Social Mood Conference  |  Socionomics Foundation
By Alan Hall, originally published in the December 2013 Socionomist

Originally published under the title “Social Mood Can Be Evident in Facial Expressions”

 

[Ed: In this fascinating video, socionomist Alan Hall explains that the emotion displayed in faces may be a useful kind of sociometer and improve predictions of crowd behavior.

[Here is an excerpt of Hall’s December 2013 article.]

Faces May Reveal Social Mood
Chapter 14 of The Wave Principle of Human Social Behavior (1999) lists many behaviors and emotions that people tend to display in response to social mood. Let’s look at the two poles of one of those categories, “Confidence versus Fear.”

Here’s a snapshot of FDR & Co. in 1933 as they signed Glass-Steagall [below], which separated the financial sector into safer, deposit-taking commercial banks and risk-taking investment banks.

Negative Emotions: FDR & Co. in 1933 as they signed the Glass-Steagall Act.

Negative Emotions: FDR & Co. in 1933 as they signed the Glass-Steagall Act.

And here’s a photo of Bill Clinton & Co. repealing Glass-Steagall in 1999 [below], with the passage of the Graham-Leach-Bliley act known as the Financial Services Modernization Act.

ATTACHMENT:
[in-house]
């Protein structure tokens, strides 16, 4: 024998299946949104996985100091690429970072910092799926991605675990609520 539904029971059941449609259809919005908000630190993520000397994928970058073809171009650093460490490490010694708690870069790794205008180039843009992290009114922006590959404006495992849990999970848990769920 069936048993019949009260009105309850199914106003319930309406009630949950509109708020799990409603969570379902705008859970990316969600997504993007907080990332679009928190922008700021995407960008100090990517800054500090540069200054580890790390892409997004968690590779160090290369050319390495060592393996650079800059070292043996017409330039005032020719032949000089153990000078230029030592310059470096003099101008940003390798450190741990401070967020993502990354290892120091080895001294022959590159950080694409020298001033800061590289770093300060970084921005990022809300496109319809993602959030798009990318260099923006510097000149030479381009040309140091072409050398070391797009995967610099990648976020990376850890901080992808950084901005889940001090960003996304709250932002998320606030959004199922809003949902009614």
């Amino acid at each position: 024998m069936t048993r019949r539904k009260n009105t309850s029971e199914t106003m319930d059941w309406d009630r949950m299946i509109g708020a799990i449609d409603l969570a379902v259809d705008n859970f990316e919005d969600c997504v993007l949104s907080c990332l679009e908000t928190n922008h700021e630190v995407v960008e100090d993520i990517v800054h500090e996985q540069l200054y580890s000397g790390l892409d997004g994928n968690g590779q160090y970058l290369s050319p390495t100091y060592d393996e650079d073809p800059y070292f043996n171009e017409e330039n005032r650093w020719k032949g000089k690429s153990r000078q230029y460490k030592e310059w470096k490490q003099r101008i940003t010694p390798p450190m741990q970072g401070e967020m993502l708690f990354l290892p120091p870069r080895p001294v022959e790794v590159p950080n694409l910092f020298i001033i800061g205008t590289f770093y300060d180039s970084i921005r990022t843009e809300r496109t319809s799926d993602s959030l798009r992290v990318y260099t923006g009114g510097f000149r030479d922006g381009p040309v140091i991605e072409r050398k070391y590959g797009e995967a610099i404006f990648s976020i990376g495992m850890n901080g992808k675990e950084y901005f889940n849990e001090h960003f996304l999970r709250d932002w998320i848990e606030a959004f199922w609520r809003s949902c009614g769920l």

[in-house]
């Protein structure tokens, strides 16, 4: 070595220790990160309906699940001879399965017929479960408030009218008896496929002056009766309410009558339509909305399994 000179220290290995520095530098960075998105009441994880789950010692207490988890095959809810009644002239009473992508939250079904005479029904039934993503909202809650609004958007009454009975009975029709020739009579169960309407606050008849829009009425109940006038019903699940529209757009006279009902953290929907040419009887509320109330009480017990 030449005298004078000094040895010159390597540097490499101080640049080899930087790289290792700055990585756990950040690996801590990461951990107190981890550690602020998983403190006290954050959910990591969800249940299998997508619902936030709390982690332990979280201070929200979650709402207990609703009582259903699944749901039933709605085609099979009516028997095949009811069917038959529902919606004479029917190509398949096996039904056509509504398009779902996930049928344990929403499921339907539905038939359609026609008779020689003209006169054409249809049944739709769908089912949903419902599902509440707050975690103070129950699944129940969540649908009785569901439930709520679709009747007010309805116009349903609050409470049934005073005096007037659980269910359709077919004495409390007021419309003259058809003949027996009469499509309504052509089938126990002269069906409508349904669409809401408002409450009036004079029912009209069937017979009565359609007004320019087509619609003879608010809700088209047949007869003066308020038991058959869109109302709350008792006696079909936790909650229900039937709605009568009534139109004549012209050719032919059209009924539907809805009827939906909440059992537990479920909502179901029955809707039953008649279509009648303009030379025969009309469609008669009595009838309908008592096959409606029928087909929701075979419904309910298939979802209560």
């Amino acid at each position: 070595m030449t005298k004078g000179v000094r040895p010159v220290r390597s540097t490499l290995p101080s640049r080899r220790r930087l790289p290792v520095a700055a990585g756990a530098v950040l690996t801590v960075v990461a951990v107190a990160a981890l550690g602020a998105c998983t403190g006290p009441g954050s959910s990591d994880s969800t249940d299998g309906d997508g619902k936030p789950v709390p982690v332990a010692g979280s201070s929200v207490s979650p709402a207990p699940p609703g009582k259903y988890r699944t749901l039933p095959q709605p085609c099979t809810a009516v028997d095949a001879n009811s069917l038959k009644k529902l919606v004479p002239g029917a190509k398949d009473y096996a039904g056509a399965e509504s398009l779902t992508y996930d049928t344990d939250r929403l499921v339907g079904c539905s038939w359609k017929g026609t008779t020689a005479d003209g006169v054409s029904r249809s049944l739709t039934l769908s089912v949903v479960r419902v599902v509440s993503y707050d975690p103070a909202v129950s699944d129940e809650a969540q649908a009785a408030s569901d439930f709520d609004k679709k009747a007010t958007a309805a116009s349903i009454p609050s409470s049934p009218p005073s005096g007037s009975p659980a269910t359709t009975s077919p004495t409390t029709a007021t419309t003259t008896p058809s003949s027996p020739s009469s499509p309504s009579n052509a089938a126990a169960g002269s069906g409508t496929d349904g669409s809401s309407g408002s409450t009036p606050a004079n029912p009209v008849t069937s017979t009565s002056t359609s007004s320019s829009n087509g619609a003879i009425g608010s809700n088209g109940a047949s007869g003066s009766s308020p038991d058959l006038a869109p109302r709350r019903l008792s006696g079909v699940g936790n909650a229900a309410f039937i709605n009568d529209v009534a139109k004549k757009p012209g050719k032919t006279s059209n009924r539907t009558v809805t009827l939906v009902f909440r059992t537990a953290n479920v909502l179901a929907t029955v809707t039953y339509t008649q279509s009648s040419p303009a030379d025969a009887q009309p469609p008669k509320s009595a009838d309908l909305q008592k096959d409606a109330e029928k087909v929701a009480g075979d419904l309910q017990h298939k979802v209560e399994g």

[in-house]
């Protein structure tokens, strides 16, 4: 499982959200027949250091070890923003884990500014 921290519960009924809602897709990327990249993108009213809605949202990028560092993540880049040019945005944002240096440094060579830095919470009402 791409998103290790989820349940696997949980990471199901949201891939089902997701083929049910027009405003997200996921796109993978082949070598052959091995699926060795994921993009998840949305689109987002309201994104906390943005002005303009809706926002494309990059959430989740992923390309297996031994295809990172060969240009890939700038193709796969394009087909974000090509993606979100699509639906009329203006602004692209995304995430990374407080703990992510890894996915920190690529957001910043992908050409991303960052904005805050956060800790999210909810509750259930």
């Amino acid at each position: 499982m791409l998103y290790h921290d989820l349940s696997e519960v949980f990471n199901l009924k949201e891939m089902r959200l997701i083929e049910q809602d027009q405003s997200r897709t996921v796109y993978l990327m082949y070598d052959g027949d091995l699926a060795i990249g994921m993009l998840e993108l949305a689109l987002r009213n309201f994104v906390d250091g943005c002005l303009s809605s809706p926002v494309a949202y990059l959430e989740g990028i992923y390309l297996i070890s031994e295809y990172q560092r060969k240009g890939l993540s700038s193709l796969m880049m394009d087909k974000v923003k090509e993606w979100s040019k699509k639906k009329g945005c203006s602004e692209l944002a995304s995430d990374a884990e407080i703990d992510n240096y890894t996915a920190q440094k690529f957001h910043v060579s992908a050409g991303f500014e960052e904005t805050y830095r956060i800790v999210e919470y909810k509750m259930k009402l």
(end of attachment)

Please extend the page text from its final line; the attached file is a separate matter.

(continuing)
Positive Emotions: Bill Clinton & Co. repealing the Glass-Steagall Act in 1999.

Positive Emotions: Bill Clinton & Co. repealing the Glass-Steagall Act in 1999.

It’s a simple story. The first group was in the grip of extremely negative social mood in 1933. Of the nine visible faces in the first group, the tallest man in the center is the only one who might have been smiling. In contrast to him, President Roosevelt “had the look of one who had drunk the cup of life and found a dead beetle at the bottom,” to quote the 1930s humorist, P.G. Wodehouse.

The second group was in the grip of extremely positive social mood in 1999. The second group was unanimously smiling—100% of the visible faces.

The change in social mood from 1932 to 1999 was evident not only in stock prices and the radical shift from restrictive financial regulation to permissive deregulation, but also in the emotions revealed on the legislators’ faces. …

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Click the link below to see the entire video issue. You will learn how a photo of Canadian hockey fans foretold the 2011 Vancouver Stanley Cup Riot.  You will discover how universities and the federal government are using facial recognition and analysis technology to measure human emotion and identify people.

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